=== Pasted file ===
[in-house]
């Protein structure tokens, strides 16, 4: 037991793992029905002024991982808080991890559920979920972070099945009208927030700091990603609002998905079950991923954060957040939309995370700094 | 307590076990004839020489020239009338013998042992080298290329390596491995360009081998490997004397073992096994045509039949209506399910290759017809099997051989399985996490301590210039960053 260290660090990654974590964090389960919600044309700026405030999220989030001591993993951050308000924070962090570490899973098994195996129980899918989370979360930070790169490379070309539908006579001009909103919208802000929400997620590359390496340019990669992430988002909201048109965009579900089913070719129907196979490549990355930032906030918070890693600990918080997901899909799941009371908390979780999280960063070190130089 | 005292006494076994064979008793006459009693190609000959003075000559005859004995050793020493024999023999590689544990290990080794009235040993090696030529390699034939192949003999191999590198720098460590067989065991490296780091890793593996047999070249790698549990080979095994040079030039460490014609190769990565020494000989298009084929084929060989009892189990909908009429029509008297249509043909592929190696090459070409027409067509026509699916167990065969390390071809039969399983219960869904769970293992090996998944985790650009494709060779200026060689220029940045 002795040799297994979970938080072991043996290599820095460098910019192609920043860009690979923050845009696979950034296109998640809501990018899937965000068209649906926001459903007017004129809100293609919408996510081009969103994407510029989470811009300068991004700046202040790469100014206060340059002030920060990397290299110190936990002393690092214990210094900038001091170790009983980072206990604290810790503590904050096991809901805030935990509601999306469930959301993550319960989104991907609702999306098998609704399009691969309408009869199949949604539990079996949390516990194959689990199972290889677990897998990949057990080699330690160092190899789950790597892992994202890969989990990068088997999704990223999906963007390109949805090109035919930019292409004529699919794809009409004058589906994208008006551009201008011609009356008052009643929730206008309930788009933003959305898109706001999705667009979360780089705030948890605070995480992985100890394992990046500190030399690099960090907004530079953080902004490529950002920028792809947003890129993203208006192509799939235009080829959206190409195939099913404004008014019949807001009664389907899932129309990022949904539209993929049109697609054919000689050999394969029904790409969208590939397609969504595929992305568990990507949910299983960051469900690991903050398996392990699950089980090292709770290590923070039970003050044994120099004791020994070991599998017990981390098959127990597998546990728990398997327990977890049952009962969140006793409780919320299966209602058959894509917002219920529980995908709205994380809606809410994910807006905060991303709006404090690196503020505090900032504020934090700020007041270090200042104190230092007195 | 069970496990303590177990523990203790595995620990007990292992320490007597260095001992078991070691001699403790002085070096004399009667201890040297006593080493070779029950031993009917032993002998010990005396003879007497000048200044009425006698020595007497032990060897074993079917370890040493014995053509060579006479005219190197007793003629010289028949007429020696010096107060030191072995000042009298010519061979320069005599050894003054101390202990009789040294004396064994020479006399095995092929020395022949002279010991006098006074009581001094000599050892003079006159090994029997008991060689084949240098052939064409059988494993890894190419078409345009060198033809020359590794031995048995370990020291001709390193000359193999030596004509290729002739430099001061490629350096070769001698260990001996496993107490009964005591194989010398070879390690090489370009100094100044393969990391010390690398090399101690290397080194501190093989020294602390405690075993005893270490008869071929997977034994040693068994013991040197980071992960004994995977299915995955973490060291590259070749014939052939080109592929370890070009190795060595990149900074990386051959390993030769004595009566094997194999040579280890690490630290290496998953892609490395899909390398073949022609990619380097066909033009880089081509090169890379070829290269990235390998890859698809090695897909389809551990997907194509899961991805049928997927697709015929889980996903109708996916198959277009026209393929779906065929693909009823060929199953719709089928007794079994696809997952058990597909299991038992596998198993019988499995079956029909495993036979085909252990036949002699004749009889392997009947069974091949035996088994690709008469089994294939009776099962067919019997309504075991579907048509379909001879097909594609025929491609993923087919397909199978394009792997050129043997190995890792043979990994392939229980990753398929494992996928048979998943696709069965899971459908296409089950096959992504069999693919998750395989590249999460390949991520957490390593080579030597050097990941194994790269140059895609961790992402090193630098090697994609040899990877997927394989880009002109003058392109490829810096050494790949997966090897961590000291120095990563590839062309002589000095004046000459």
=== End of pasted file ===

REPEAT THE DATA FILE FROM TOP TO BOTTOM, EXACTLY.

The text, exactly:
[in-house]
């Protein structure tokens, strides 16, 4: 037991793992029905002024991982808080991890559920979920972070099945009208927030700091990603609002998905079950991923954060957040939309995370700094 | 307590076990004839020489020239009338013998042992080298290329390596491995360009081998490997004397073992096994045509039949209506399910290759017809099997051989399985996490301590210039960053 260290660090990654974590964090389960919600044309700026405030999220989030001591993993951050308000924070962090570490899973098994195996129980899918989370979360930070790169490379070309539908006579001009909103919208802000929400997620590359390496340019990669992430988002909201048109965009579900089913070719129907196979490549990355930032906030918070890693600990918080997901899909799941009371908390979780999280960063070190130089 | 005292006494076994064979008793006459009693190609000959003075000559005859004995050793020493024999023999590689544990290990080794009235040993090696030529390699034939192949003999191999590198720098460590067989065991490296780091890793593996047999070249790698549990080979095994040079030039460490014609190769990565020494000989298009084929084929060989009892189990909908009429029509008297249509043909592929190696090459070409027409067509026509699916167990065969390390071809039969399983219960869904769970293992090996998944985790650009494709060779200026060689220029940045 002795040799297994979970938080072991043996290599820095460098910019192609920043860009690979923050845009696979950034296109998640809501990018899937965000068209649906926001459903007017004129809100293609919408996510081009969103994407510029989470811009300068991004700046202040790469100014206060340059002030920060990397290299110190936990002393690092214990210094900038001091170790009983980072206990604290810790503590904050096991809901805030935990509601999306469930959301993550319960989104991907609702999306098998609704399009691969309408009869199949949604539990079996949390516990194959689990199972290889677990897998990949057990080699330690160092190899789950790597892992994202890969989990990068088997999704990223999906963007390109949805090109035919930019292409004529699919794809009409004058589906994208008006551009201008011609009356008052009643929730206008309930788009933003959305898109706001999705667009979360780089705030948890605070995480992985100890394992990046500190030399690099960090907004530079953080902004490529950002920028792809947003890129993203208006192509799939235009080829959206190409195939099913404004008014019949807001009664389907899932129309990022949904539209993929049109697609054919000689050999394969029904790409969208590939397609969504595929992305568990990507949910299983960051469900690991903050398996392990699950089980090292709770290590923070039970003050044994120099004791020994070991599998017990981390098959127990597998546990728990398997327990977890049952009962969140006793409780919320299966209602058959894509917002219920529980995908709205994380809606809410994910807006905060991303709006404090690196503020505090900032504020934090700020007041270090200042104190230092007195 | 069970496990303590177990523990203790595995620990007990292992320490007597260095001992078991070691001699403790002085070096004399009667201890040297006593080493070779029950031993009917032993002998010990005396003879007497000048200044009425006698020595007497032990060897074993079917370890040493014995053509060579006479005219190197007793003629010289028949007429020696010096107060030191072995000042009298010519061979320069005599050894003054101390202990009789040294004396064994020479006399095995092929020395022949002279010991006098006074009581001094000599050892003079006159090994029997008991060689084949240098052939064409059988494993890894190419078409345009060198033809020359590794031995048995370990020291001709390193000359193999030596004509290729002739430099001061490629350096070769001698260990001996496993107490009964005591194989010398070879390690090489370009100094100044393969990391010390690398090399101690290397080194501190093989020294602390405690075993005893270490008869071929997977034994040693068994013991040197980071992960004994995977299915995955973490060291590259070749014939052939080109592929370890070009190795060595990149900074990386051959390993030769004595009566094997194999040579280890690490630290290496998953892609490395899909390398073949022609990619380097066909033009880089081509090169890379070829290269990235390998890859698809090695897909389809551990997907194509899961991805049928997927697709015929889980996903109708996916198959277009026209393929779906065929693909009823060929199953719709089928007794079994696809997952058990597909299991038992596998198993019988499995079956029909495993036979085909252990036949002699004749009889392997009947069974091949035996088994690709008469089994294939009776099962067919019997309504075991579907048509379909001879097909594609025929491609993923087919397909199978394009792997050129043997190995890792043979990994392939229980990753398929494992996928048979998943696709069965899971459908296409089950096959992504069999693919998750395989590249999460390949991520957490390593080579030597050097990941194994790269140059895609961790992402090193630098090697994609040899990877997927394989880009002109003058392109490829810096050494790949997966090897961590000291120095990563590839062309002589000095004046000459």